Individuals and other withholding taxation
These revenue heads broadly cover all personal income tax. A schedule of the personal income tax rates for the period covered in this budget is provided in Table C1.
Gross income tax withholding
Gross income tax withholding includes all taxes withheld from payments made under the Pay‑As‑You‑Go (PAYG) withholding system and amounts withheld because no Tax File Number or Australian Business Number was quoted. It also includes applicable Medicare levy revenue.
The bulk of ITW revenue arises from taxes withheld from wage and salary income, but also includes all other withholding taxes levied on natural resource payments, dividends, interest and royalties paid to non‑residents, and payments to Australian indigenous groups for the use of land for mineral exploration and mining. These taxes are often withheld from companies, rather than individuals, but are not separately identified from other PAYG revenues.
Gross other individuals
Gross revenue from other individuals consists of income tax paid by individuals other than that collected through the PAYG withholding system, and includes applicable Medicare levy revenue. It comprises:
- PAYG instalments paid directly by individuals — that is, not withheld by employers; and
- debit assessments on income tax returns.
Taxpayers in this category derive their income from many sources, including:
- profits from small unincorporated businesses, primary production and investment activities;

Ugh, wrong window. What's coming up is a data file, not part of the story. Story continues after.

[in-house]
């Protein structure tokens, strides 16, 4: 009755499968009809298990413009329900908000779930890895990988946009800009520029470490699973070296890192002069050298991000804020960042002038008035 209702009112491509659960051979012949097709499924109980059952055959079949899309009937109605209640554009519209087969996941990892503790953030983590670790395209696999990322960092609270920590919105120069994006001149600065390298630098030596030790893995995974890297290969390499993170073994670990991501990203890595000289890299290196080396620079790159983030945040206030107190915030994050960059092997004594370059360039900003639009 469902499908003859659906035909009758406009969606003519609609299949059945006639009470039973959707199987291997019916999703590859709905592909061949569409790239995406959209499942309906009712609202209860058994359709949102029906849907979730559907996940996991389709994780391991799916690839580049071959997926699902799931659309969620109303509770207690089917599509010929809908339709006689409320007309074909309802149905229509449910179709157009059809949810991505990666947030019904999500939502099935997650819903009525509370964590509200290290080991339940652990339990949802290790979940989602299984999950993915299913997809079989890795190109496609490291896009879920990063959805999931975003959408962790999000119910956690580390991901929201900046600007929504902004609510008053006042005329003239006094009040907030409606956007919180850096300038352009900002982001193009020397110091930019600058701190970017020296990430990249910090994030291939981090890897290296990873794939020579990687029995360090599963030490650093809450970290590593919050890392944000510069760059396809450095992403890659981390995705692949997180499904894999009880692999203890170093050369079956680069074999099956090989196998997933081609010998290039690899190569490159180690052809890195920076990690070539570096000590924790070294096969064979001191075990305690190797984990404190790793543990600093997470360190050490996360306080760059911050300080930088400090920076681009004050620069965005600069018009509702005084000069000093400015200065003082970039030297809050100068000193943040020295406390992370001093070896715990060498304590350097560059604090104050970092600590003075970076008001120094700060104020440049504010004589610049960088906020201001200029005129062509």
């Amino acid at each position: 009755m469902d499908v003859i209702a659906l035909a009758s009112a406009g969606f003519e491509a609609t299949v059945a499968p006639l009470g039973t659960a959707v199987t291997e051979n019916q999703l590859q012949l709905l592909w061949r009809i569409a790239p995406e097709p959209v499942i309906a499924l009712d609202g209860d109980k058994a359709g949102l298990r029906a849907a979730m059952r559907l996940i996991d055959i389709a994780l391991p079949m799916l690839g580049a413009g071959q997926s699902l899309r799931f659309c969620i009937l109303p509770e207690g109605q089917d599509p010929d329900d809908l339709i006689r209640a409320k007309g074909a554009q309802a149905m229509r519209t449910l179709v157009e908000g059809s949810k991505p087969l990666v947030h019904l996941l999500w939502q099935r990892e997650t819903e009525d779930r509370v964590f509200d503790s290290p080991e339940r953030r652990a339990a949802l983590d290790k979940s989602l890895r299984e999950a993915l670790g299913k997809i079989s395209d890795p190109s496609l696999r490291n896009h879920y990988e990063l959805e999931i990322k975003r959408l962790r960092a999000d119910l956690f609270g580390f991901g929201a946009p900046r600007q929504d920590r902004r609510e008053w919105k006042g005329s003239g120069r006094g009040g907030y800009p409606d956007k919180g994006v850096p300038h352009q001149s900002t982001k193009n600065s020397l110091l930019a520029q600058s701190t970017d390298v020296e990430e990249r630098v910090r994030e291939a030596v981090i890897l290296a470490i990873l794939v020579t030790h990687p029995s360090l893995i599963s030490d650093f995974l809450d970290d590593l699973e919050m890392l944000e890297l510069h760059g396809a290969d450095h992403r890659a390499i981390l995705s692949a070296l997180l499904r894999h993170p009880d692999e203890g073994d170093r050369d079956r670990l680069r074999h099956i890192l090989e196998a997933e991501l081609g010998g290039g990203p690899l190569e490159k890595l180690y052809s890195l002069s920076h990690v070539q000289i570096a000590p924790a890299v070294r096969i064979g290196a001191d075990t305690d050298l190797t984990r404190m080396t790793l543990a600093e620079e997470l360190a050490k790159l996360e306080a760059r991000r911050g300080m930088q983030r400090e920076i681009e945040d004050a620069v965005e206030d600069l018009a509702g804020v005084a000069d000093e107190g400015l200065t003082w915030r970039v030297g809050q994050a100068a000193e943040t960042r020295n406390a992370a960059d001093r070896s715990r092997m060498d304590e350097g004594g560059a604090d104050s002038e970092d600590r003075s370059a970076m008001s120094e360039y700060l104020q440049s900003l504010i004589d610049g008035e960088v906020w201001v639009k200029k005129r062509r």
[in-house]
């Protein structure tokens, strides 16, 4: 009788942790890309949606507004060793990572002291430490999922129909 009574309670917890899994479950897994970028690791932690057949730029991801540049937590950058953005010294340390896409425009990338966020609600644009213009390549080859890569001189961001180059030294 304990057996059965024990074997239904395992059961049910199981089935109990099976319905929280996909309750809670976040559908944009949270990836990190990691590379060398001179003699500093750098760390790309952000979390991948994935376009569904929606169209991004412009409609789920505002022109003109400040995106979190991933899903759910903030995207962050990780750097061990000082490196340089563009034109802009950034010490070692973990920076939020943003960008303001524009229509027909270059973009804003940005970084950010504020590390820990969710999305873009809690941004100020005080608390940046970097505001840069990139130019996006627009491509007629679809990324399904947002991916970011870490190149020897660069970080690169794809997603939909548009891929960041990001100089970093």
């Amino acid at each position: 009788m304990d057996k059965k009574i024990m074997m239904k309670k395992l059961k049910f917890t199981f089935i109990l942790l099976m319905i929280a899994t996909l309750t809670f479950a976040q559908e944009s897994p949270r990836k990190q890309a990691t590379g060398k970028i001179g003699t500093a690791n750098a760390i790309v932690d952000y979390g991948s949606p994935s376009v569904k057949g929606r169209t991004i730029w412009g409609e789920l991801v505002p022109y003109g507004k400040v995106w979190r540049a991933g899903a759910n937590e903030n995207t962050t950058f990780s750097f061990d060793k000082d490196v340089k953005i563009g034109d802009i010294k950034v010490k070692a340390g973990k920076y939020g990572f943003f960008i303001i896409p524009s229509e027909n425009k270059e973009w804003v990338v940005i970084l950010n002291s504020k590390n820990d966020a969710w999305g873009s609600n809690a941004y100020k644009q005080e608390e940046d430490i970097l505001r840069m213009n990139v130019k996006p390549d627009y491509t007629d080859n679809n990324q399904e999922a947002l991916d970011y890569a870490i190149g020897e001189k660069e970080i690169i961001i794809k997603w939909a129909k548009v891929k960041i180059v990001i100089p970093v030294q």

- wages and salaries (when PAYG withholding credits are insufficient to meet the tax liability on assessment); and
- capital gains.
Most revenue from other individuals is collected directly from the taxpayer through the PAYG instalment system. Individuals with annual tax liabilities of $8,000 or more and individuals who are registered for the GST will generally make quarterly payments. Individuals who have annual taxation liabilities of less than $8,000 and are not registered for the GST have the choice of making quarterly payments or an annual payment.
Income tax refunds for individuals
A final assessment of the income tax liabilities of individual taxpayers is normally made on the basis of returns lodged after the end of each financial year. Refunds from the ATO are made where tax credits to an individual exceed their final liability on assessment. Conversely, when tax credits are insufficient to meet the final tax liability, taxpayers are required to make an additional payment for the difference.